“A lot of households have no male role models in them. Fortunately, some kids have grandfathers or uncles that they get mentoring from. Usually it’s just the mother. We can only be mothers. We can’t be dads,” Rowser said. “Male role models are a foundation for a child to build a relationship with Jesus.”
Rowser hopes the mayor and police will build strong relationships with citizens and youth and re-build the community. Until then, she just holds her children tight and tries to give them the best she can.
“God’s grace is sufficient,” she said. “He supplies all my needs.”
“Oasis of Hope and Peace”
Father John Schopfer knows each of the stories well. As the director of the Brady Faith Center, Father Schopfer meets people like Thomas, Griffin, Price and Rowser each day. He knows that kids see too much violence.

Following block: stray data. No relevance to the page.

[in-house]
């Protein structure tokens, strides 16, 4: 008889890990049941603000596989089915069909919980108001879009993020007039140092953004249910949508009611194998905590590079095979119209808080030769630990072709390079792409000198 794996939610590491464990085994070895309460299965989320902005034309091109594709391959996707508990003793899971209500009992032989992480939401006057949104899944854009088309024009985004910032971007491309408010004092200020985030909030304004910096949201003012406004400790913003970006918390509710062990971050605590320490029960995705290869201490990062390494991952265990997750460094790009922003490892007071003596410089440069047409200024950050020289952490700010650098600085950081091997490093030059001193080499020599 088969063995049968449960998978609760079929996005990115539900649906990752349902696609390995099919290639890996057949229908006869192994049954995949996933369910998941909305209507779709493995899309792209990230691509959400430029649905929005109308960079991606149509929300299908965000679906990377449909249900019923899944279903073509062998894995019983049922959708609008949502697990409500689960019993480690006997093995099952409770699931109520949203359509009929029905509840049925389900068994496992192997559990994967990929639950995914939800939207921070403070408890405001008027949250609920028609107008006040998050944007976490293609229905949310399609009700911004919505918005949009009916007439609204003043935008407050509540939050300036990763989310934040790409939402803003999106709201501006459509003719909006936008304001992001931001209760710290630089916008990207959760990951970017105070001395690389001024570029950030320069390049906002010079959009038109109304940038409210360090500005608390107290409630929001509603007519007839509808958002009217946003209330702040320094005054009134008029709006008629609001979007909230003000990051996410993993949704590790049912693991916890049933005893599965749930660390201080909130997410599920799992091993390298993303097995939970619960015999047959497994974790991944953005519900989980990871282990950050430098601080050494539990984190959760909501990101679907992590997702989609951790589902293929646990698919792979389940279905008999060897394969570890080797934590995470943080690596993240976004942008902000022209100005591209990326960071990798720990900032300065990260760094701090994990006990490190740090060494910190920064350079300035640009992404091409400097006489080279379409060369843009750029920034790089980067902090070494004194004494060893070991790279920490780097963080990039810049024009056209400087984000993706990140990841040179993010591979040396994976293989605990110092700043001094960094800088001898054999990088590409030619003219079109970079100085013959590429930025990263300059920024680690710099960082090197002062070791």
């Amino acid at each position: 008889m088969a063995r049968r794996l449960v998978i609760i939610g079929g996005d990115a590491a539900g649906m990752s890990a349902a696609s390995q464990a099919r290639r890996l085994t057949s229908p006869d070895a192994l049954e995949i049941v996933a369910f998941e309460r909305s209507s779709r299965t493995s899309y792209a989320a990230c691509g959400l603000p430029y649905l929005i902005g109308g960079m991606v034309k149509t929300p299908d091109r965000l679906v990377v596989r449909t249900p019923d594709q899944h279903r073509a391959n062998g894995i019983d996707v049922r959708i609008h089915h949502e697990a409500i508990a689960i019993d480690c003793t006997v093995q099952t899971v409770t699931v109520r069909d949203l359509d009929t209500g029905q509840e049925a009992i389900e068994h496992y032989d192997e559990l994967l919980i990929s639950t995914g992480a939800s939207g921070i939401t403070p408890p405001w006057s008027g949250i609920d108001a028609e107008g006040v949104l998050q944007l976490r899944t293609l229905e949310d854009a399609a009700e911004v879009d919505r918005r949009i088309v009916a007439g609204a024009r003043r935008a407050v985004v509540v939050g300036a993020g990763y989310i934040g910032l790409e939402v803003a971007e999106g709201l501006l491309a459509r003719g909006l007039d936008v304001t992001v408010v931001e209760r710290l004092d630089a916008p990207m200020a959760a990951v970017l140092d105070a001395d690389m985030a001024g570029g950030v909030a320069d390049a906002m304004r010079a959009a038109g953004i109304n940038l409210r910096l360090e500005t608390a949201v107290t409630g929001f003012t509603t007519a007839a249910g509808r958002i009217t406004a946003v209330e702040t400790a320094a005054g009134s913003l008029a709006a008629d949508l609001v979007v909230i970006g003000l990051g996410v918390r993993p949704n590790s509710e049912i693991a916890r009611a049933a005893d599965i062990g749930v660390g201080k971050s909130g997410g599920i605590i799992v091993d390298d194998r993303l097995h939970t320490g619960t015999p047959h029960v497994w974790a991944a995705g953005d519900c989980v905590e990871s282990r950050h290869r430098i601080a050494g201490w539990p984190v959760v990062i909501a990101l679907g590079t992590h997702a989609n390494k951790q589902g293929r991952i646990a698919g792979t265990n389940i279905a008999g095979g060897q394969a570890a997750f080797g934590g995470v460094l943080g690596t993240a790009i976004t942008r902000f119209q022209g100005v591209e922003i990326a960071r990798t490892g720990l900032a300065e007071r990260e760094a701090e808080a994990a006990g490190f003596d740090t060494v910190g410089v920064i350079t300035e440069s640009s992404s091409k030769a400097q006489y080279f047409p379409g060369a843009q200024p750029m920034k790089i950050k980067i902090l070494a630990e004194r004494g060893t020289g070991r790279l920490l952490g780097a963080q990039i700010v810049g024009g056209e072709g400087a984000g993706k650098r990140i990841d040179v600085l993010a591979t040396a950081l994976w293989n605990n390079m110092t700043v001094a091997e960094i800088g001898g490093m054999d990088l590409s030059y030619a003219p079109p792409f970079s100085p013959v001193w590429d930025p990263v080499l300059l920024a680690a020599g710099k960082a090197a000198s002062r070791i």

“When I was a kid, you would be concerned about who was winning the World Series, not figuring out why the latest shooting happened,” Father Schopfer said. “Kids see too much and it’s not on television. It’s reality. When they see Father Brady’s picture on the wall and they ask me where he is and I tell them he died, they ask, ‘Who shot him?’”
The hope for the future comes through places like the Brady Father Center.
“The Brady Faith Center offers an oasis of hope and peace. We celebrate Mass, which is the greatest sign of hope. We need that goodness each week,” Father Schopfer said.